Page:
Positive emotions are linked with positive outcomes in life, varying from simple joy and happiness to stronger emotions of satisfaction and pride. Positive emotions help foster stronger social relationships in the community and working environments. Fredrickson (2001) established that positive emotions played a vital role in improving the well-being of individuals and as a sign of flourishing since they help in ridding the mind of negative emotions and their impacts. Positive emotions help in developing recurrent reasoning and acting.

Engagement is described as participating in events that encourage and develop individual interests. Seligman (2012) compared engagement to “being one with the music, ” which aligns with Csikszentmihalyi’s former ideology of the flow. Genuine engagement in an activity allows people to fully concentrate on it as they get mentally absorbed into doing the activity. Genuine engagement induces passion and assists individuals to live in the current moment, whereby they pay attention only to the activities happening at the present moment.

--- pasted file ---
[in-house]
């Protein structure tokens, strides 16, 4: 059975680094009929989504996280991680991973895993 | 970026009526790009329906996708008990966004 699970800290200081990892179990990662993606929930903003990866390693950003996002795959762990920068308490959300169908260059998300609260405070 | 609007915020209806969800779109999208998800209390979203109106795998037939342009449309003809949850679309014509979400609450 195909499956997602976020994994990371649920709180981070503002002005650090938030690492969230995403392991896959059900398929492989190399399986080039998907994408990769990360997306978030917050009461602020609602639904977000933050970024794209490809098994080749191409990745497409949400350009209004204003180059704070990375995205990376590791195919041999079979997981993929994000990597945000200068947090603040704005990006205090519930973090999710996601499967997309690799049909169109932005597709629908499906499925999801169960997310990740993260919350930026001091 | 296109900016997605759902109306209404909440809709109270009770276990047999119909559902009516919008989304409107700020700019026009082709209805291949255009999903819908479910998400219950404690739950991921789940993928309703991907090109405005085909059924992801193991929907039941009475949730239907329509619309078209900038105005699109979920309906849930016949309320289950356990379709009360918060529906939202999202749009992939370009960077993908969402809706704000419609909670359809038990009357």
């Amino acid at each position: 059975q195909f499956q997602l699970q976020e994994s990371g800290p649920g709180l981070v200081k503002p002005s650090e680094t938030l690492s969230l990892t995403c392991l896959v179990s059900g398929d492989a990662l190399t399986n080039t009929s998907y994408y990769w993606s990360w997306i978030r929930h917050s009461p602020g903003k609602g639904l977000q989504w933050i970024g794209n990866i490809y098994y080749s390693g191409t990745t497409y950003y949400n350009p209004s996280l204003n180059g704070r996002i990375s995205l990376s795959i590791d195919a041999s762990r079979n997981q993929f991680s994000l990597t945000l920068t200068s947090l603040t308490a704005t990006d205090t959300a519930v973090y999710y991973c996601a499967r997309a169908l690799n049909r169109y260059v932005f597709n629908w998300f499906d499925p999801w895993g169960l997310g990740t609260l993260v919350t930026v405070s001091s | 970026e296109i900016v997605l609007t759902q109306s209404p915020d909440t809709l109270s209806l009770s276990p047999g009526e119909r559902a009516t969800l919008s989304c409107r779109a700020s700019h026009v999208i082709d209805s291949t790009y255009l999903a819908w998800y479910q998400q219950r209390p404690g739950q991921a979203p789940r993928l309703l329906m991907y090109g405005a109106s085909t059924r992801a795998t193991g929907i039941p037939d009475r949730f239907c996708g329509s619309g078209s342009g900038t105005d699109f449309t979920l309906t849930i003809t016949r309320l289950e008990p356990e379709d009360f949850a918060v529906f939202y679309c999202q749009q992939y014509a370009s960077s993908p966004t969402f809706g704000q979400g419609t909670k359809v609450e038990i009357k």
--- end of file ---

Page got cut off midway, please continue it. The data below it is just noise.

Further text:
Positive relationships, as the third core component of the PERMA model, describe the various relationships human beings get to form throughout their lives, including those with family members, friends, partners, and coworkers, amongst others. According to Seligman (2012), human beings are naturally social creatures whose social circles broaden as they go through the different stages of life. Nonetheless, forming these social circles is highly dependent on the social environment, and people focus on creating productive relationships, promoting their well-being, and generating positive emotions. Peterson (2008) argued that everybody matters in society matters because it is through responses to each other in the community that stronger relations emerge.

Meaningfulness is the purpose people create as they go through life. Seligman (2012) states that meaning includes serving something more significant than ourselves. Meaning answers the question as to why we live our lives the way we do as human beings. Individual values answer these questions, which their life adversities may drive (Wong & Roy, 2017). The sense of meaning in people helps them strive to achieve their objectives in life within the different aspects of their lives, including spiritual, social, professional, and political (Lomas et al., 2021).